Integers to Text

The variable chars contains the characters used in the output. For a conversion to base 16 (hex) the first 16 are used etc..
C# doesn't let you reference something that is defined in the same line, so the signature of the lambda is defined in the previous line. The actual conversion is all written in one line of code and I'll let you decipher it yourselfes. Because of the recursion, no loop is required. It will basically calls itself for every character to be output. As C# doesn't support tail recursion (this is not completely true, but I won't count on it anyway), recursive code in C# has a limit to how many times a method can call itself.

I also did one that goes the other way.

Text to Integer
What i have now is two methods so that I can convert from any base (limited to the length of the charset used) to any other base. this is how i convert a hex number into base 3.


Thursday, July 26, 2012

Inline, nested if statements

The ?: operator was something I had to get used to when I first saw it. I allows you to define a conditional if statement on a single line with a build in assignment. This compacts a lot of code and once you get used to it it's quite readable.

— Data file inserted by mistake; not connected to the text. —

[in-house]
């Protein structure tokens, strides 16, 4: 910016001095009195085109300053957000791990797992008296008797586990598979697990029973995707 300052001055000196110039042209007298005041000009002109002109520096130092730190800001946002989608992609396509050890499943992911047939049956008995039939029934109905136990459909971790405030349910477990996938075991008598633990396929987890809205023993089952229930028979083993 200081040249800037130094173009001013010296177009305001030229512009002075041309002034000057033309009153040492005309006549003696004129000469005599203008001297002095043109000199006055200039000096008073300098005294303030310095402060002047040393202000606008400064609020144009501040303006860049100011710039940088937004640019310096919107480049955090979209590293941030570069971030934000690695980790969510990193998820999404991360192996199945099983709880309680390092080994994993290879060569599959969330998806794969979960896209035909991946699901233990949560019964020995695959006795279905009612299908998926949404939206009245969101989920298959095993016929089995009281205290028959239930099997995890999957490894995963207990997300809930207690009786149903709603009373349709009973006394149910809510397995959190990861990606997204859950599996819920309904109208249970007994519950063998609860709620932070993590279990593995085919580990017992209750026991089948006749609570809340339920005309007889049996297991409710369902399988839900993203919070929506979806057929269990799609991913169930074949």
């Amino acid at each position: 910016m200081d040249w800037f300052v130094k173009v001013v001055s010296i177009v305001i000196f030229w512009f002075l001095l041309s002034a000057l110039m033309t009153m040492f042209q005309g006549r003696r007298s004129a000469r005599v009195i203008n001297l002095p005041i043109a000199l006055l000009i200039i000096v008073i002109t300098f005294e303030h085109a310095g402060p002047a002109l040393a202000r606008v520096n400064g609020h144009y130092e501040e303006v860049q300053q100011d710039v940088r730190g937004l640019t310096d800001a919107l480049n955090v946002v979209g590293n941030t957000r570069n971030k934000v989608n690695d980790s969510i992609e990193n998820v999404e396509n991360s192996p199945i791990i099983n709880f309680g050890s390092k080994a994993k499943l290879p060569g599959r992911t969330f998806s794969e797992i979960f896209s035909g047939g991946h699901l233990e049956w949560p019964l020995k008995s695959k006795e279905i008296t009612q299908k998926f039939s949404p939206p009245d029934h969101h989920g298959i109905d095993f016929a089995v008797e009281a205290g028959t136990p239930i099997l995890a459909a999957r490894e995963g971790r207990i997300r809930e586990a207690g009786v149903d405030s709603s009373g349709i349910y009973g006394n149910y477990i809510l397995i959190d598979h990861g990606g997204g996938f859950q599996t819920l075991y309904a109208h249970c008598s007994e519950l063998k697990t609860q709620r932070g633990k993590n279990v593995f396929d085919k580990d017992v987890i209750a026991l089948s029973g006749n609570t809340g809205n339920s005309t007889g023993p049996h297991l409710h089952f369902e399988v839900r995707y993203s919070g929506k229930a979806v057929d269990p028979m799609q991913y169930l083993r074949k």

var <result> = <if-condition> ? <true value> : <false value>;

This can, among other things, be used to translate values. In the following s will contain the text "Small" if i is less than 3, otherwise "Not Small"

int? i = 4;
string s = i<3 ? "Small" : "Not small";

Whatever is behind the colon, you can replace with a new inline if statement. Now its an if/else if/else statement on a single line.

string s = i<3 ? "Small" : i==3 ? "Three" : i>3 ? "Large" : "Not a Number";

Which gives the same result as.

string s;
   s = "Small";
}else if(i==3){
   s = "Three";
}else if(i>3){
   s = "Large";
   s = "Not a Number";

This is even better when used in lambda expressions as a "standard" lambda expression only allows one statement. 

   GetInts().Select(i=>i<3?"Small":i==3?"Three":i>3?"Large":"Not a Number")
            .Aggregate((x, y) => x + "\n" + y)

Wednesday, January 25, 2012

Era of the XAML user interface

I hear the term XAML user interfaces mentioned way too often these days.